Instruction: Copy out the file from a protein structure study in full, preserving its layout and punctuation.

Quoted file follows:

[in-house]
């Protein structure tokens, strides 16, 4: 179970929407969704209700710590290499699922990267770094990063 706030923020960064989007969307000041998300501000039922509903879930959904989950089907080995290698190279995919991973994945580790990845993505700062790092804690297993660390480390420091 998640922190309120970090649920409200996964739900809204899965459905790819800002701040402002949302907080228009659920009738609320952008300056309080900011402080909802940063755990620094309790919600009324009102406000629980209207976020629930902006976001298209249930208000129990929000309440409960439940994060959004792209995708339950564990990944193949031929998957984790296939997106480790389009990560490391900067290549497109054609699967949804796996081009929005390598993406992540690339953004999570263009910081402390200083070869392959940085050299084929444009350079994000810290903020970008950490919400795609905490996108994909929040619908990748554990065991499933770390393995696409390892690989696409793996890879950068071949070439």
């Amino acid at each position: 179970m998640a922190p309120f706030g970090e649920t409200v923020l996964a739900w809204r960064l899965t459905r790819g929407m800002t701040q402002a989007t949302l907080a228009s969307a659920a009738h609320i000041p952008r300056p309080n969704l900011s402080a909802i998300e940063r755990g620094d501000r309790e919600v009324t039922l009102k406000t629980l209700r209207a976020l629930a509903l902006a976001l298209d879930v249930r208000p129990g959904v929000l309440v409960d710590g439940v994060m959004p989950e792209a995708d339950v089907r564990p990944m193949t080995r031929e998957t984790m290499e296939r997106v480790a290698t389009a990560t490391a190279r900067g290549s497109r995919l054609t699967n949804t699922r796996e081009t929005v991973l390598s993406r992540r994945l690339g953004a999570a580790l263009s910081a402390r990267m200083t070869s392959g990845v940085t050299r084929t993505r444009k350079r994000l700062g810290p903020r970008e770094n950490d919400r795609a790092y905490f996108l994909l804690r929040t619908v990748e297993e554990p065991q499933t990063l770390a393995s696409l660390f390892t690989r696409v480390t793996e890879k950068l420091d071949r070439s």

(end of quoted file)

[in-house]
């Protein structure tokens, strides 16, 4: 179970929407969704209700710590290499699922990267770094990063 706030923020960064989007969307000041998300501000039922509903879930959904989950089907080995290698190279995919991973994945580790990845993505700062790092804690297993660390480390420091 998640922190309120970090649920409200996964739900809204899965459905790819800002701040402002949302907080228009659920009738609320952008300056309080900011402080909802940063755990620094309790919600009324009102406000629980209207976020629930902006976001298209249930208000129990929000309440409960439940994060959004792209995708339950564990990944193949031929998957984790296939997106480790389009990560490391900067290549497109054609699967949804796996081009929005390598993406992540690339953004999570263009910081402390200083070869392959940085050299084929444009350079994000810290903020970008950490919400795609905490996108994909929040619908990748554990065991499933770390393995696409390892690989696409793996890879950068071949070439």
């Amino acid at each position: 179970m998640a922190p309120f706030g970090e649920t409200v923020l996964a739900w809204r960064l899965t459905r790819g929407m800002t701040q402002a989007t949302l907080a228009s969307a659920a009738h609320i000041p952008r300056p309080n969704l900011s402080a909802i998300e940063r755990g620094d501000r309790e919600v009324t039922l009102k406000t629980l209700r209207a976020l629930a509903l902006a976001l298209d879930v249930r208000p129990g959904v929000l309440v409960d710590g439940v994060m959004p989950e792209a995708d339950v089907r564990p990944m193949t080995r031929e998957t984790m290499e296939r997106v480790a290698t389009a990560t490391a190279r900067g290549s497109r995919l054609t699967n949804t699922r796996e081009t929005v991973l390598s993406r992540r994945l690339g953004a999570a580790l263009s910081a402390r990267m200083t070869s392959g990845v940085t050299r084929t993505r444009k350079r994000l700062g810290p903020r970008e770094n950490d919400r795609a790092y905490f996108l994909l804690r929040t619908v990748e297993e554990p065991q499933t990063l770390a393995s696409l660390f390892t690989r696409v480390t793996e890879k950068l420091d071949r070439s």